When I was ushered

Of the things which had come to pass before I found myself in Boston town, in the year of grace 1692, I will relate none for the present. At any rate here I was, Captain Edward Amherst, in age not yet a score and a half, in stature say a bit over six feet; in weight–but there, you will doubtless have more than enough of me ere I have finished.

Sufficient to say that I was a soldier by trade, and one of fortune, by necessity, and that I sought service in their Majesties’ American Colonies. I had left London eight weeks ago, bearing letters to Governor Phips, from old comrades in arms, some of whom had sailed the seas with him. Arriving in Boston I had put up at the inn, and had sought an audience with His Excellency, which interview was just over, with the ending I have described.

When I was ushered into the presence of Sir William I explained in few words why I came, and what I wanted. He extended his hand for my letters, and, when he had them, he gave me no more heed for a time, but read the missives. I watched his face as he scanned the pages, the while he kept up a running fire of comments.

12Ha! Tyler Anderson,” he said, I know him well. He has a steady hand, and can use a cutlass famously. Sir Arthur Kent, too; a sly rascal with the women. Bob Frenchard; he never could get enough of fighting. John Powell; little Nat Edwards, also. Why, man, you might have all Boston as far as I am concerned, with these letters. You are very welcome, Captain. Now what can I do for you?”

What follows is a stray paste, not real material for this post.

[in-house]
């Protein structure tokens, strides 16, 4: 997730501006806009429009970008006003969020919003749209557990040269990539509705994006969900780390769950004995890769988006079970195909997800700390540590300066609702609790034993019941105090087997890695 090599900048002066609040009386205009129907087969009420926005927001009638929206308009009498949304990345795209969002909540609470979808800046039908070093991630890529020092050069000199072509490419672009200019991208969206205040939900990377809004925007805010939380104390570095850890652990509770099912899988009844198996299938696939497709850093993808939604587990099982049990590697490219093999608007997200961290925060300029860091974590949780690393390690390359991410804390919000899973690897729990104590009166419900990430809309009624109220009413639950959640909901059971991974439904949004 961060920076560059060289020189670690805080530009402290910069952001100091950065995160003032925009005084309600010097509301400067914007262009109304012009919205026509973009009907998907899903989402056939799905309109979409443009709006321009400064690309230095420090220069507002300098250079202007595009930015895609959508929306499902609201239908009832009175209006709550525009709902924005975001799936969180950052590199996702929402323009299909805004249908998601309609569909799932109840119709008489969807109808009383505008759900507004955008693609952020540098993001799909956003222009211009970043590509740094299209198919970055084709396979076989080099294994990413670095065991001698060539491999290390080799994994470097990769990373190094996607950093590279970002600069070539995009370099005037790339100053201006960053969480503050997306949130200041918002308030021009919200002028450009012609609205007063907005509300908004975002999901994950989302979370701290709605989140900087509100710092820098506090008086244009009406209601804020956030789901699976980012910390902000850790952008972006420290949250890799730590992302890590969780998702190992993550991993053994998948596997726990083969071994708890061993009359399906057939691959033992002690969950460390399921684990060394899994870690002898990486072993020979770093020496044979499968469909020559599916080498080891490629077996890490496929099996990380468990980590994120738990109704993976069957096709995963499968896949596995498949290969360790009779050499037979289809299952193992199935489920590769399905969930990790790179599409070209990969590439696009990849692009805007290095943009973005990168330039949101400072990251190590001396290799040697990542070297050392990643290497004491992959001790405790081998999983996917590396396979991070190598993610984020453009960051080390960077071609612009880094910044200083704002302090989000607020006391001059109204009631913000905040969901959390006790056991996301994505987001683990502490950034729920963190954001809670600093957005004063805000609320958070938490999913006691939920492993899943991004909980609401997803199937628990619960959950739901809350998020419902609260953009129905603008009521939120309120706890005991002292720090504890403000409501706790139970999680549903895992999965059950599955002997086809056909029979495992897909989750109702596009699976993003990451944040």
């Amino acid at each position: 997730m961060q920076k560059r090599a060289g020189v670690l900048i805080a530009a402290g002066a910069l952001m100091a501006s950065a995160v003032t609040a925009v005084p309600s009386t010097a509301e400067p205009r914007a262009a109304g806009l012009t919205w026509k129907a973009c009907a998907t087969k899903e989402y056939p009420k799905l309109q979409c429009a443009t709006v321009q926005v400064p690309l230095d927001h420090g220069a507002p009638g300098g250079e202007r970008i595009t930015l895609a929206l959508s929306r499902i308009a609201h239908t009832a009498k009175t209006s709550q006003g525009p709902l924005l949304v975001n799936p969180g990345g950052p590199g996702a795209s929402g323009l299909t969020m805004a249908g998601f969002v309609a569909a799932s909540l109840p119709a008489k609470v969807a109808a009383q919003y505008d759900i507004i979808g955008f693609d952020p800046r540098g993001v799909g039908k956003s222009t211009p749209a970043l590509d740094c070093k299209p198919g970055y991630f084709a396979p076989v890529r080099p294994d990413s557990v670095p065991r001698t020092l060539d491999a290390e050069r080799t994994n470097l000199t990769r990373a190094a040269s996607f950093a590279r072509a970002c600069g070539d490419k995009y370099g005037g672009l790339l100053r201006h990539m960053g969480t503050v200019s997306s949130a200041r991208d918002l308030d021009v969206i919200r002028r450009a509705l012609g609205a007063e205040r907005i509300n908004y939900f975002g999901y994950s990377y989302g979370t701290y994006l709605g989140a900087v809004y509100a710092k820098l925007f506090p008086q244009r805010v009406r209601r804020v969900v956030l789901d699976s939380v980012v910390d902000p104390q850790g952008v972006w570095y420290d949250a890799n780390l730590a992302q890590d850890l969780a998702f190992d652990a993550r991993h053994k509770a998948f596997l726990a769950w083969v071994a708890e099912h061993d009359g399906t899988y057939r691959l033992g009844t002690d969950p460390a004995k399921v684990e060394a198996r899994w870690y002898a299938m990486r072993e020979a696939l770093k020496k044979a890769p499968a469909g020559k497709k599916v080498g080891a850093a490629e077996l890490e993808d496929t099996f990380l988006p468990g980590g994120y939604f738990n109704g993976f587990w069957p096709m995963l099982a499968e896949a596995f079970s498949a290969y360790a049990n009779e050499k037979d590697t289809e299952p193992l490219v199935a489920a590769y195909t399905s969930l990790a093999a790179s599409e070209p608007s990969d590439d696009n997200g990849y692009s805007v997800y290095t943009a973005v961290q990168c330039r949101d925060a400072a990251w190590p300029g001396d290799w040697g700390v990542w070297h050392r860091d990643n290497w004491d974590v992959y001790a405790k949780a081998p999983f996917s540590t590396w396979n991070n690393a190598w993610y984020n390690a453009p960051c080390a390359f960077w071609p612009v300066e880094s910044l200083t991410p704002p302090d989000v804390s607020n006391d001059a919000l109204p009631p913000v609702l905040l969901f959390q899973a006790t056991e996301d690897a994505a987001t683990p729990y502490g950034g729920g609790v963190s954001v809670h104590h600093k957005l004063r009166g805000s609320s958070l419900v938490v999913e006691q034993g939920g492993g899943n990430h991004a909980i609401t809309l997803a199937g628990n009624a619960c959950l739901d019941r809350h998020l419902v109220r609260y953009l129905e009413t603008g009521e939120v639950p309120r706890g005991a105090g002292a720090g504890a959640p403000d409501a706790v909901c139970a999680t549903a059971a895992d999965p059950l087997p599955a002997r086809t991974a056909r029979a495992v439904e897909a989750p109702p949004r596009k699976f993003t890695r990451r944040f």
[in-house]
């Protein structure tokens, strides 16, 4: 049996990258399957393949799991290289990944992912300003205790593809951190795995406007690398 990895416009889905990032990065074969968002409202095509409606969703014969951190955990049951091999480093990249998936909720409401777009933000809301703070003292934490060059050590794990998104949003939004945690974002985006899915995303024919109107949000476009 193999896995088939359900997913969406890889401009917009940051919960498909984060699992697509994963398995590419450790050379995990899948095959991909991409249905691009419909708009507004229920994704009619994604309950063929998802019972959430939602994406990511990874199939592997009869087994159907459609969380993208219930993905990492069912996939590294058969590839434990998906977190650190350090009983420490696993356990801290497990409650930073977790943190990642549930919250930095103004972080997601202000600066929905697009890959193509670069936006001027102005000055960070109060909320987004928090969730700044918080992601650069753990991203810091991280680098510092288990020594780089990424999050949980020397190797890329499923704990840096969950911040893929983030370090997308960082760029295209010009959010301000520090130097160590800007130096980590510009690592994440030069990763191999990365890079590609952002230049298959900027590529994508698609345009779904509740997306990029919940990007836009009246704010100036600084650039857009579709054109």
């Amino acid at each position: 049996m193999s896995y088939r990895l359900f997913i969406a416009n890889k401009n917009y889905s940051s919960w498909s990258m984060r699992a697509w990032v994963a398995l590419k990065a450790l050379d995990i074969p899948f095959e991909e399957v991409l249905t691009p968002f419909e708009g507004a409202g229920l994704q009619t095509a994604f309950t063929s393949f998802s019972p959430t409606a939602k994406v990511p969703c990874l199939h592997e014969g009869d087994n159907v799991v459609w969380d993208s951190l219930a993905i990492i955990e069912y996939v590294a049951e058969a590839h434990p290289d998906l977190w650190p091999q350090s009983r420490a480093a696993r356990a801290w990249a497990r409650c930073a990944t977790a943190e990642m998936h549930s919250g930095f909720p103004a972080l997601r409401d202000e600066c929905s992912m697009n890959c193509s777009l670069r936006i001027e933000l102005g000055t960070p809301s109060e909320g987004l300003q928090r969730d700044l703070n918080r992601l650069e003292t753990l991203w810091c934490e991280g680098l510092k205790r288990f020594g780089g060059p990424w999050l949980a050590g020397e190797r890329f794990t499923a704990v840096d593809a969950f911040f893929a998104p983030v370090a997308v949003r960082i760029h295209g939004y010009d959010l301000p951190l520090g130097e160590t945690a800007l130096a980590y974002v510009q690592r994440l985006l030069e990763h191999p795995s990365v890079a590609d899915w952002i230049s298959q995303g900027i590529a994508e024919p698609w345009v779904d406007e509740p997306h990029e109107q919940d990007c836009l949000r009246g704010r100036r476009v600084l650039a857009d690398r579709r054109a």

Much,” I answered, surprised and pleased at his welcome; and then I told him what I desired; a soldier’s chance to mend his fortunes.

How would a Captain’s commission, on this side of the water, suit you?” he asked, when I had finished. You tell me that was your rank before.”

I would desire nothing better,” I said warmly.

It is yours, then,” was the reply, and he drew out a parchment, partially covered with writing.

You probably have heard of the activity of the French and Indian enemy on our borders,” said the Governor, while he prepared a quill. We are about to proceed against them. You have come at a time when certain currents are like to drift you just where you want to go; into the thick of the fight.” Then he opened his ink horn.

I listened for a while to the scratching of his quill. It was some time before he had finished, and, looking up he handed a folded parchment across the table to me.